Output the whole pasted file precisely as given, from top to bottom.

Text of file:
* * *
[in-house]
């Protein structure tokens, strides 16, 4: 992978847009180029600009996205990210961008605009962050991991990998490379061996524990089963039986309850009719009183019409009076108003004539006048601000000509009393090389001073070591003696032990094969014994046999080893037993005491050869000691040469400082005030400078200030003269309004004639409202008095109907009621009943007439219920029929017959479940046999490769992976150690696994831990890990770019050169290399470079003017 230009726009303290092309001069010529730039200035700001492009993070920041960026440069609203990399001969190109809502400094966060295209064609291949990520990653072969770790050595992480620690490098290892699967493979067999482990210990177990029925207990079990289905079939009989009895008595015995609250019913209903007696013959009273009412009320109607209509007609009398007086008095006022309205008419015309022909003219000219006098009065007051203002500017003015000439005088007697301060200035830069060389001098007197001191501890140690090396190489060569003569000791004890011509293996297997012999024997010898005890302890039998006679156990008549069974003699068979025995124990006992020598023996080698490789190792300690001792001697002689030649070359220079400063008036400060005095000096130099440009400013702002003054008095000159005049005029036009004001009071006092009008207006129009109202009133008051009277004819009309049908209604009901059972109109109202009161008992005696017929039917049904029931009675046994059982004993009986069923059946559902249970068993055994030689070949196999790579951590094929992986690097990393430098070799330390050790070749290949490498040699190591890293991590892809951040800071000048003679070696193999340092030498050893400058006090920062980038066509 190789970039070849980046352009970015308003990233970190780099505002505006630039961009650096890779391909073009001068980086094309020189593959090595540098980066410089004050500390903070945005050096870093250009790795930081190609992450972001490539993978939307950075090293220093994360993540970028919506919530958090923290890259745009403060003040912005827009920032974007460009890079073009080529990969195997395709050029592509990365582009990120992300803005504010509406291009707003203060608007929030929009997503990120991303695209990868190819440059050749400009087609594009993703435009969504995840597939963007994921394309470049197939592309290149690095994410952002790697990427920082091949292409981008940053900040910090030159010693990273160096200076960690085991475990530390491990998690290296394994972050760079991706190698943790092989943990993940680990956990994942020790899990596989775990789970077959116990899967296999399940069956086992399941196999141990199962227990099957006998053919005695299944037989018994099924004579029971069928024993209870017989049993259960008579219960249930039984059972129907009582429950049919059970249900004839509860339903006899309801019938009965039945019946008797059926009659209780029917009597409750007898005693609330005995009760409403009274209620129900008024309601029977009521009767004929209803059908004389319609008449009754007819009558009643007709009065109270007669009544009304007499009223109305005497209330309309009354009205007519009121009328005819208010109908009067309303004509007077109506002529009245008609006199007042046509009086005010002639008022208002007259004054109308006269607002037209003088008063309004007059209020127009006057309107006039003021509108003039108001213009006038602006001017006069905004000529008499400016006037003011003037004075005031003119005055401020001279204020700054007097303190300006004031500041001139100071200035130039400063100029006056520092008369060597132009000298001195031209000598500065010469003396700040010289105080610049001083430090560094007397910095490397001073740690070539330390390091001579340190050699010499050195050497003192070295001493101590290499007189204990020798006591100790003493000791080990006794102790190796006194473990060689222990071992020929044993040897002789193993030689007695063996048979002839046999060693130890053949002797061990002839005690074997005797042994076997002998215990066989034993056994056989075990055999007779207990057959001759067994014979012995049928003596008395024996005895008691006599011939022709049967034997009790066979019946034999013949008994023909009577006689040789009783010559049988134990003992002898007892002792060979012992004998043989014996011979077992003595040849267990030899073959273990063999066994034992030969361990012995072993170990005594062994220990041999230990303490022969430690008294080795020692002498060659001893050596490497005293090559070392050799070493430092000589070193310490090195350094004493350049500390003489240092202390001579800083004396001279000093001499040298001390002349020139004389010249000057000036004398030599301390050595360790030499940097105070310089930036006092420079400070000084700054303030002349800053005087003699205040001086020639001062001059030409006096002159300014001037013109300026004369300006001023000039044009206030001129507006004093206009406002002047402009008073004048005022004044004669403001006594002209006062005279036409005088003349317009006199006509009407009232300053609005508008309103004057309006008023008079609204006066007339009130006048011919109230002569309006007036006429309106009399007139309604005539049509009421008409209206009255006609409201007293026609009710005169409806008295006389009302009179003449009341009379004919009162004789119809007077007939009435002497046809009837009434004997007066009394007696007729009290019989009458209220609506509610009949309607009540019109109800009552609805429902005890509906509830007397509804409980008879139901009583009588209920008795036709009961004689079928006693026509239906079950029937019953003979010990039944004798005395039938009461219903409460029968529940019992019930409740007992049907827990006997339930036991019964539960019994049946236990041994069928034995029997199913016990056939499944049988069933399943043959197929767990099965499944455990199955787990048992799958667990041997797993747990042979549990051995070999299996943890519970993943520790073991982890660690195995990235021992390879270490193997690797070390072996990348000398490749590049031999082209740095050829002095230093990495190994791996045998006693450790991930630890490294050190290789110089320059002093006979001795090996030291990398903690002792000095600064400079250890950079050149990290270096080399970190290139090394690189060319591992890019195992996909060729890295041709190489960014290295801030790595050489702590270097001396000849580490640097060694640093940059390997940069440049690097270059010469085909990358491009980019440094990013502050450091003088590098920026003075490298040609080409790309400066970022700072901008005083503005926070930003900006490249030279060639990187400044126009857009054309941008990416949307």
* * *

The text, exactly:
[in-house]
């Protein structure tokens, strides 16, 4: 992978847009180029600009996205990210961008605009962050991991990998490379061996524990089963039986309850009719009183019409009076108003004539006048601000000509009393090389001073070591003696032990094969014994046999080893037993005491050869000691040469400082005030400078200030003269309004004639409202008095109907009621009943007439219920029929017959479940046999490769992976150690696994831990890990770019050169290399470079003017 230009726009303290092309001069010529730039200035700001492009993070920041960026440069609203990399001969190109809502400094966060295209064609291949990520990653072969770790050595992480620690490098290892699967493979067999482990210990177990029925207990079990289905079939009989009895008595015995609250019913209903007696013959009273009412009320109607209509007609009398007086008095006022309205008419015309022909003219000219006098009065007051203002500017003015000439005088007697301060200035830069060389001098007197001191501890140690090396190489060569003569000791004890011509293996297997012999024997010898005890302890039998006679156990008549069974003699068979025995124990006992020598023996080698490789190792300690001792001697002689030649070359220079400063008036400060005095000096130099440009400013702002003054008095000159005049005029036009004001009071006092009008207006129009109202009133008051009277004819009309049908209604009901059972109109109202009161008992005696017929039917049904029931009675046994059982004993009986069923059946559902249970068993055994030689070949196999790579951590094929992986690097990393430098070799330390050790070749290949490498040699190591890293991590892809951040800071000048003679070696193999340092030498050893400058006090920062980038066509 190789970039070849980046352009970015308003990233970190780099505002505006630039961009650096890779391909073009001068980086094309020189593959090595540098980066410089004050500390903070945005050096870093250009790795930081190609992450972001490539993978939307950075090293220093994360993540970028919506919530958090923290890259745009403060003040912005827009920032974007460009890079073009080529990969195997395709050029592509990365582009990120992300803005504010509406291009707003203060608007929030929009997503990120991303695209990868190819440059050749400009087609594009993703435009969504995840597939963007994921394309470049197939592309290149690095994410952002790697990427920082091949292409981008940053900040910090030159010693990273160096200076960690085991475990530390491990998690290296394994972050760079991706190698943790092989943990993940680990956990994942020790899990596989775990789970077959116990899967296999399940069956086992399941196999141990199962227990099957006998053919005695299944037989018994099924004579029971069928024993209870017989049993259960008579219960249930039984059972129907009582429950049919059970249900004839509860339903006899309801019938009965039945019946008797059926009659209780029917009597409750007898005693609330005995009760409403009274209620129900008024309601029977009521009767004929209803059908004389319609008449009754007819009558009643007709009065109270007669009544009304007499009223109305005497209330309309009354009205007519009121009328005819208010109908009067309303004509007077109506002529009245008609006199007042046509009086005010002639008022208002007259004054109308006269607002037209003088008063309004007059209020127009006057309107006039003021509108003039108001213009006038602006001017006069905004000529008499400016006037003011003037004075005031003119005055401020001279204020700054007097303190300006004031500041001139100071200035130039400063100029006056520092008369060597132009000298001195031209000598500065010469003396700040010289105080610049001083430090560094007397910095490397001073740690070539330390390091001579340190050699010499050195050497003192070295001493101590290499007189204990020798006591100790003493000791080990006794102790190796006194473990060689222990071992020929044993040897002789193993030689007695063996048979002839046999060693130890053949002797061990002839005690074997005797042994076997002998215990066989034993056994056989075990055999007779207990057959001759067994014979012995049928003596008395024996005895008691006599011939022709049967034997009790066979019946034999013949008994023909009577006689040789009783010559049988134990003992002898007892002792060979012992004998043989014996011979077992003595040849267990030899073959273990063999066994034992030969361990012995072993170990005594062994220990041999230990303490022969430690008294080795020692002498060659001893050596490497005293090559070392050799070493430092000589070193310490090195350094004493350049500390003489240092202390001579800083004396001279000093001499040298001390002349020139004389010249000057000036004398030599301390050595360790030499940097105070310089930036006092420079400070000084700054303030002349800053005087003699205040001086020639001062001059030409006096002159300014001037013109300026004369300006001023000039044009206030001129507006004093206009406002002047402009008073004048005022004044004669403001006594002209006062005279036409005088003349317009006199006509009407009232300053609005508008309103004057309006008023008079609204006066007339009130006048011919109230002569309006007036006429309106009399007139309604005539049509009421008409209206009255006609409201007293026609009710005169409806008295006389009302009179003449009341009379004919009162004789119809007077007939009435002497046809009837009434004997007066009394007696007729009290019989009458209220609506509610009949309607009540019109109800009552609805429902005890509906509830007397509804409980008879139901009583009588209920008795036709009961004689079928006693026509239906079950029937019953003979010990039944004798005395039938009461219903409460029968529940019992019930409740007992049907827990006997339930036991019964539960019994049946236990041994069928034995029997199913016990056939499944049988069933399943043959197929767990099965499944455990199955787990048992799958667990041997797993747990042979549990051995070999299996943890519970993943520790073991982890660690195995990235021992390879270490193997690797070390072996990348000398490749590049031999082209740095050829002095230093990495190994791996045998006693450790991930630890490294050190290789110089320059002093006979001795090996030291990398903690002792000095600064400079250890950079050149990290270096080399970190290139090394690189060319591992890019195992996909060729890295041709190489960014290295801030790595050489702590270097001396000849580490640097060694640093940059390997940069440049690097270059010469085909990358491009980019440094990013502050450091003088590098920026003075490298040609080409790309400066970022700072901008005083503005926070930003900006490249030279060639990187400044126009857009054309941008990416949307």